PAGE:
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Bill Kirby Jr.: A farewell curtain call for the first lady of community theater

Bo Thorp played a range of characters on the Fayetteville stage, including the title characters in "Driving Miss Daisy" at Cape Fear Regional Theatre and "Hello, Dolly!" at Fayetteville Little Theatre. Below, she starred with Pat Reese in "On Golden Pond" at Fort Bragg Playhouse. Bo Thorp died on Oct. 14at age 89
Bo Thorp played a range of characters on the Fayetteville stage, including the title characters in "Driving Miss Daisy" at Cape Fear Regional Theatre and "Hello, Dolly!" at Fayetteville Little Theatre. Below, she starred with Pat Reese in "On Golden Pond" at Fort Bragg Playhouse. Bo Thorp died on Oct. 14at age 89
Contributed photos

They came for what would be the final curtain call for the first lady of Cape Fear Regional Theatre.

A farewell bow, if you will, for Olga Thorp.

They knew her as Bo.

“It was a dream that needed love,” Holden Thorp would tell those who gathered Wednesday for a celebration of life service at St. John’s Episcopal Church downtown and for others attending a live-stream at his mother’s beloved theater on Haymount Hill. “And Bo gave it all she had.”

Olga Lucia Bernardin “Bo” Thorp died Oct. 14.

She was 89.

“Someone like Bo seemed immortal,” Mary Kate Burke, who followed Mrs. Thorp as the theater’s artistic director, would say. “So, it’s kind of hard to believe. We adored her.”

Bo Thorp arrived in this city in 1960 with her lawyer husband, Herbert Thorp, both fresh out of the University of North Carolina at Chapel Hill, where acting and theater had become a part of her being. She found a city without a theater, and Herbert Thorp made a promise to build one. In 1963, his was a promise kept in the old Hamont Theater movie house.

“Alligood’s service station and Bobby’s Soda Shop,” Holden Thorp would say, “never knew what hit them.”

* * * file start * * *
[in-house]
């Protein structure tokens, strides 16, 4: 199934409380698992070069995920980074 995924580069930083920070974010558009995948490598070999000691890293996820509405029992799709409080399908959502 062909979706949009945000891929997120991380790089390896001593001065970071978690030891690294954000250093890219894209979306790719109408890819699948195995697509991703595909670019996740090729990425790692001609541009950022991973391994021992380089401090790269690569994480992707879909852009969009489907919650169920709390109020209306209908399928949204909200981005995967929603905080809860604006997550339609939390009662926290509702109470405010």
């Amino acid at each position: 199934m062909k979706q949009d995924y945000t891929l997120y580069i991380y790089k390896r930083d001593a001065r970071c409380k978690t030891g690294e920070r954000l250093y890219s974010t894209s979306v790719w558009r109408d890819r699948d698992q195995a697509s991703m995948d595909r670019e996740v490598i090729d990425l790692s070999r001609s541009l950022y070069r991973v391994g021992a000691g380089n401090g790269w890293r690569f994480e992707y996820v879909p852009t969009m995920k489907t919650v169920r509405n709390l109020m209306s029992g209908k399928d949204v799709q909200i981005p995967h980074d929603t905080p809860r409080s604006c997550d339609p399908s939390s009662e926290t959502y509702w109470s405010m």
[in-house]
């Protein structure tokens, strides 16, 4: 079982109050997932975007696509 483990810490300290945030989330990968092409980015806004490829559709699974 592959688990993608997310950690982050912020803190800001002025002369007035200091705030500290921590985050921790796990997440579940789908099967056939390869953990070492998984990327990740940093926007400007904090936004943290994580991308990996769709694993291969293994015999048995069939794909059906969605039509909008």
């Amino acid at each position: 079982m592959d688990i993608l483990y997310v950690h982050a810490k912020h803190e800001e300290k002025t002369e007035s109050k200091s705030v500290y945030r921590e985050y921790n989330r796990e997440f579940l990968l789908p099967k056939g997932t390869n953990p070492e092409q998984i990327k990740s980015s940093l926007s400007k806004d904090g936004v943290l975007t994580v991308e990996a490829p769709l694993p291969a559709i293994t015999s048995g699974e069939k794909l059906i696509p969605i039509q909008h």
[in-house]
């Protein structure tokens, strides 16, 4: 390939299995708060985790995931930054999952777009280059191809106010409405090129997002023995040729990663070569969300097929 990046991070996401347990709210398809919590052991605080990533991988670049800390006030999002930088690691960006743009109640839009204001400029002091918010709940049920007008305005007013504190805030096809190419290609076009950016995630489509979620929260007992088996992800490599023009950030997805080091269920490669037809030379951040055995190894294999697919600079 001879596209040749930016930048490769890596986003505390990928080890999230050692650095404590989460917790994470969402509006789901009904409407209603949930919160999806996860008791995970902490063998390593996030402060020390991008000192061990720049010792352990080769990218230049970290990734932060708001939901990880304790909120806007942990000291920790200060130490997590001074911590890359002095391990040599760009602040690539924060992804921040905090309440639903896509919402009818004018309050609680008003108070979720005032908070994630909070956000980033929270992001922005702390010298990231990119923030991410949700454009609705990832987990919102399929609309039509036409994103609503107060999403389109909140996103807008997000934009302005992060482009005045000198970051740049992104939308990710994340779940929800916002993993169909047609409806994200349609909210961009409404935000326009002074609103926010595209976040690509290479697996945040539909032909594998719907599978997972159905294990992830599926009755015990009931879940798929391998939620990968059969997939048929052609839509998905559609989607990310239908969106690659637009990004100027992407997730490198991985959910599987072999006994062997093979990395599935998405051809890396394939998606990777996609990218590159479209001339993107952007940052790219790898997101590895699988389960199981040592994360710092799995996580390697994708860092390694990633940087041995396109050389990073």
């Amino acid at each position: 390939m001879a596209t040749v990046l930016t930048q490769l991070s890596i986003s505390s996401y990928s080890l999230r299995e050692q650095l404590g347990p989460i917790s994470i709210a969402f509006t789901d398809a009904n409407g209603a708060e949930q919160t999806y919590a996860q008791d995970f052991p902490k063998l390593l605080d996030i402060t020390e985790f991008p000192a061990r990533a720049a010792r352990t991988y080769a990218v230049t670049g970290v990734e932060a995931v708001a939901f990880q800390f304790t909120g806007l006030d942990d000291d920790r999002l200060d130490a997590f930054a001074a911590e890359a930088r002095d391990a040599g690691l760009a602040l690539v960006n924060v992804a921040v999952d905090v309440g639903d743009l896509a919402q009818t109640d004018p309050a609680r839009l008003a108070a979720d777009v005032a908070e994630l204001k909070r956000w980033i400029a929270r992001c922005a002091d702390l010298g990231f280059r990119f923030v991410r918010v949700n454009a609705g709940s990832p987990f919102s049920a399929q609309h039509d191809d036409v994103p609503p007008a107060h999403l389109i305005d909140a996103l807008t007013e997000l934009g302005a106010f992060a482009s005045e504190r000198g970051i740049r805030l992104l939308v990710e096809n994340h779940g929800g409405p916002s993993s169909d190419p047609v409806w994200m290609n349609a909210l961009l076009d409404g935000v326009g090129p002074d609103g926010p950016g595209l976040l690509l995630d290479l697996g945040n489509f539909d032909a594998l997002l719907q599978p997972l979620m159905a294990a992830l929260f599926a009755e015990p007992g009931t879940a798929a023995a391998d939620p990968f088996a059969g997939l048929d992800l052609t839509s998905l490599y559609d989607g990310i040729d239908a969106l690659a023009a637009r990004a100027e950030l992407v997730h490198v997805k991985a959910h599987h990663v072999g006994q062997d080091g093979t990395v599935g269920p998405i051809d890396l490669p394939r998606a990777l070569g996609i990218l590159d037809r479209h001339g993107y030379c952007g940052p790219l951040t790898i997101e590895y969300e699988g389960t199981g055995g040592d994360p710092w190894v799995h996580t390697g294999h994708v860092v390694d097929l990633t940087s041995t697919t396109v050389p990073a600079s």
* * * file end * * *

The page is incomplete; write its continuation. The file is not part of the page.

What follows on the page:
Fayetteville Little Theatre was born, with Bo Thorp there to become a community treasure as artistic director, actor, director, choreographer, technical supervisor and prop master until her 2011 retirement.

“When she retired,” Holden Thorp would say, “she didn’t want to let go.”

After all, Bo Thorp had given her life to this theater.

“When I interviewed, I met with the who's who of Fayetteville — Ralph Huff, Terri Union, Will Gillis, Deborah Mintz, the CFRT staff and the CFRT board,“ Burke says. “I knew it must have been going well, because a stop was added to meet with Ms. Bo Thorp on Skye Drive. The meeting was meant to be 30 minutes. Anyone who has talked to Bo knows that you rarely had a 30-minute conversation with her. We talked about her life, how and why she founded the Fayetteville Little Theatre, which eventually became CFRT. We talked about why she loved it here and what the theater meant to her and how she wanted to be involved as it continued to grow.”

Bo Thorp sat on her sofa.

She listened to Burke, a vivacious young woman with ambitious theater dreams of her own.

“It just feels right,” Bo Thorp would say.

Burke never has forgotten sitting across from Bo Thorp.

“She had a way about getting the best out of people,” Burke says. “I'm certainly glad that she trusted me with CFRT, and like so many others, my life has been changed for the better by her.”

No actor was ever alone

Bo Thorp touched thousands of lives in this community, from young actors such as Tom Savini, Suzanne Ishee and Grady Bowman to sage actors including Mayon Weeks, the late Leonard McLeod and the late Pat Reese.

“Bo's impact on our community is uniquely significant,” Weeks says. “During her 50-plus years guiding our theater, she started and grew the children's program. She embraced diversity in the front- and backstage family long before it became popular. She took ‘local’ out of our vocabulary and opened international doors for our performers and audiences. And she shepherded countless performers and stage technicians into meaningful theater endeavors.